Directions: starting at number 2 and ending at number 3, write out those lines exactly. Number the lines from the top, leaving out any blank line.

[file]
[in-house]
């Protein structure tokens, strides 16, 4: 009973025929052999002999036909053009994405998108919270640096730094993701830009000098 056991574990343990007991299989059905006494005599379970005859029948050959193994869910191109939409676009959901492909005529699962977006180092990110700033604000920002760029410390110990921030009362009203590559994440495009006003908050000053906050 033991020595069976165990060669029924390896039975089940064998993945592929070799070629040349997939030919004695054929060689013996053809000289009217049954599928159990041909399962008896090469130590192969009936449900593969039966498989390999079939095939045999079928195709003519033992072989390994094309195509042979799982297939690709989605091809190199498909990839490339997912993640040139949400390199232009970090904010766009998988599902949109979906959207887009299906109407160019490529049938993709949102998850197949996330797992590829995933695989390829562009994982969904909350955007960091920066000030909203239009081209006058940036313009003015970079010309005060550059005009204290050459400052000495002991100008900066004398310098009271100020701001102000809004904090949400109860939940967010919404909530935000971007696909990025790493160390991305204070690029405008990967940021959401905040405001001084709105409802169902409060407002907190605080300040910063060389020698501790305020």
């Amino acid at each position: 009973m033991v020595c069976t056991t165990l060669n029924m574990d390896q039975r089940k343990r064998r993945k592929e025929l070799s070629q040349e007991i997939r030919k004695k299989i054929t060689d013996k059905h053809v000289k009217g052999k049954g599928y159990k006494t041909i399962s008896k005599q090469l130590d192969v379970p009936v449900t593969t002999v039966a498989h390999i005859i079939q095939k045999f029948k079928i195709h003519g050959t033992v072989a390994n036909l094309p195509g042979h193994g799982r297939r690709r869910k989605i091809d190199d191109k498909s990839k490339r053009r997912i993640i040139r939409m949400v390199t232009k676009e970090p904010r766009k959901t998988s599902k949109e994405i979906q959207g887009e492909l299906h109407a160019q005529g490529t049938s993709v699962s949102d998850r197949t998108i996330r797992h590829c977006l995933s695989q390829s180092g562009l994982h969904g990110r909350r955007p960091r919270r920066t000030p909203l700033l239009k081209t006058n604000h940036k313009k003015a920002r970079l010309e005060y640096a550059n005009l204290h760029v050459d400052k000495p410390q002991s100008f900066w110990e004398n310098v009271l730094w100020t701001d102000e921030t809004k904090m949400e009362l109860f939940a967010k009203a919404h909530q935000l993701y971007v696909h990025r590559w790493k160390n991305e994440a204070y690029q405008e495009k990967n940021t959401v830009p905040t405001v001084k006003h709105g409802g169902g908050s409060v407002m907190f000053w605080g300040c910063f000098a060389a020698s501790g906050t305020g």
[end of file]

């Protein structure tokens, strides 16, 4: 009973025929052999002999036909053009994405998108919270640096730094993701830009000098 056991574990343990007991299989059905006494005599379970005859029948050959193994869910191109939409676009959901492909005529699962977006180092990110700033604000920002760029410390110990921030009362009203590559994440495009006003908050000053906050 033991020595069976165990060669029924390896039975089940064998993945592929070799070629040349997939030919004695054929060689013996053809000289009217049954599928159990041909399962008896090469130590192969009936449900593969039966498989390999079939095939045999079928195709003519033992072989390994094309195509042979799982297939690709989605091809190199498909990839490339997912993640040139949400390199232009970090904010766009998988599902949109979906959207887009299906109407160019490529049938993709949102998850197949996330797992590829995933695989390829562009994982969904909350955007960091920066000030909203239009081209006058940036313009003015970079010309005060550059005009204290050459400052000495002991100008900066004398310098009271100020701001102000809004904090949400109860939940967010919404909530935000971007696909990025790493160390991305204070690029405008990967940021959401905040405001001084709105409802169902409060407002907190605080300040910063060389020698501790305020």
């Amino acid at each position: 009973m033991v020595c069976t056991t165990l060669n029924m574990d390896q039975r089940k343990r064998r993945k592929e025929l070799s070629q040349e007991i997939r030919k004695k299989i054929t060689d013996k059905h053809v000289k009217g052999k049954g599928y159990k006494t041909i399962s008896k005599q090469l130590d192969v379970p009936v449900t593969t002999v039966a498989h390999i005859i079939q095939k045999f029948k079928i195709h003519g050959t033992v072989a390994n036909l094309p195509g042979h193994g799982r297939r690709r869910k989605i091809d190199d191109k498909s990839k490339r053009r997912i993640i040139r939409m949400v390199t232009k676009e970090p904010r766009k959901t998988s599902k949109e994405i979906q959207g887009e492909l299906h109407a160019q005529g490529t049938s993709v699962s949102d998850r197949t998108i996330r797992h590829c977006l995933s695989q390829s180092g562009l994982h969904g990110r909350r955007p960091r919270r920066t000030p909203l700033l239009k081209t006058n604000h940036k313009k003015a920002r970079l010309e005060y640096a550059n005009l204290h760029v050459d400052k000495p410390q002991s100008f900066w110990e004398n310098v009271l730094w100020t701001d102000e921030t809004k904090m949400e009362l109860f939940a967010k009203a919404h909530q935000l993701y971007v696909h990025r590559w790493k160390n991305e994440a204070y690029q405008e495009k990967n940021t959401v830009p905040t405001v001084k006003h709105g409802g169902g908050s409060v407002m907190f000053w605080g300040c910063f000098a060389a020698s501790g906050t305020g």